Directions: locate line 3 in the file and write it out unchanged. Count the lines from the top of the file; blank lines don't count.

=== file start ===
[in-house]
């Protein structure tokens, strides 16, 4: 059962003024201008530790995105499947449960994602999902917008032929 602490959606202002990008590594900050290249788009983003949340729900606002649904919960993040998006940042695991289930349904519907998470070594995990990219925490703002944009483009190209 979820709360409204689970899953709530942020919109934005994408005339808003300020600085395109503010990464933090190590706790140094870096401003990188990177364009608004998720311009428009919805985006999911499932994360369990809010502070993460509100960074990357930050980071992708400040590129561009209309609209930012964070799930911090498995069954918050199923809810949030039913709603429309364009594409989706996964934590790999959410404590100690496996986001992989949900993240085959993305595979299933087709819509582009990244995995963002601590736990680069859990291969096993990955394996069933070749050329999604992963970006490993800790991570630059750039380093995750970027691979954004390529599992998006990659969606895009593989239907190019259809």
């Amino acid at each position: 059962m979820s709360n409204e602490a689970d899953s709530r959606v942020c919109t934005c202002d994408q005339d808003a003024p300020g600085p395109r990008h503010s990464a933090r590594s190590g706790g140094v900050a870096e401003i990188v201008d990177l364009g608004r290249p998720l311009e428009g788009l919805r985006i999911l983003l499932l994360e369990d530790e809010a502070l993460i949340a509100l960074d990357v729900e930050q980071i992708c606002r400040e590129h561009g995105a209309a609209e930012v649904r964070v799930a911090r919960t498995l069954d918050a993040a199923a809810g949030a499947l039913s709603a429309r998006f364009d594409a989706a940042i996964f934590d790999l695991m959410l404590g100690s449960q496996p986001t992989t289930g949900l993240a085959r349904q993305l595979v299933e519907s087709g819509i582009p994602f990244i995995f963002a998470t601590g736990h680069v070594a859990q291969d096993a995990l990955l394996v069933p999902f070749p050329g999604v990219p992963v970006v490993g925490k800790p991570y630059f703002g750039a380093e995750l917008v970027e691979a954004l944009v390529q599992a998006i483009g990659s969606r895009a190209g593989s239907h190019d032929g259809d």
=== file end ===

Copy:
């Amino acid at each position: 059962m979820s709360n409204e602490a689970d899953s709530r959606v942020c919109t934005c202002d994408q005339d808003a003024p300020g600085p395109r990008h503010s990464a933090r590594s190590g706790g140094v900050a870096e401003i990188v201008d990177l364009g608004r290249p998720l311009e428009g788009l919805r985006i999911l983003l499932l994360e369990d530790e809010a502070l993460i949340a509100l960074d990357v729900e930050q980071i992708c606002r400040e590129h561009g995105a209309a609209e930012v649904r964070v799930a911090r919960t498995l069954d918050a993040a199923a809810g949030a499947l039913s709603a429309r998006f364009d594409a989706a940042i996964f934590d790999l695991m959410l404590g100690s449960q496996p986001t992989t289930g949900l993240a085959r349904q993305l595979v299933e519907s087709g819509i582009p994602f990244i995995f963002a998470t601590g736990h680069v070594a859990q291969d096993a995990l990955l394996v069933p999902f070749p050329g999604v990219p992963v970006v490993g925490k800790p991570y630059f703002g750039a380093e995750l917008v970027e691979a954004l944009v390529q599992a998006i483009g990659s969606r895009a190209g593989s239907h190019d032929g259809d």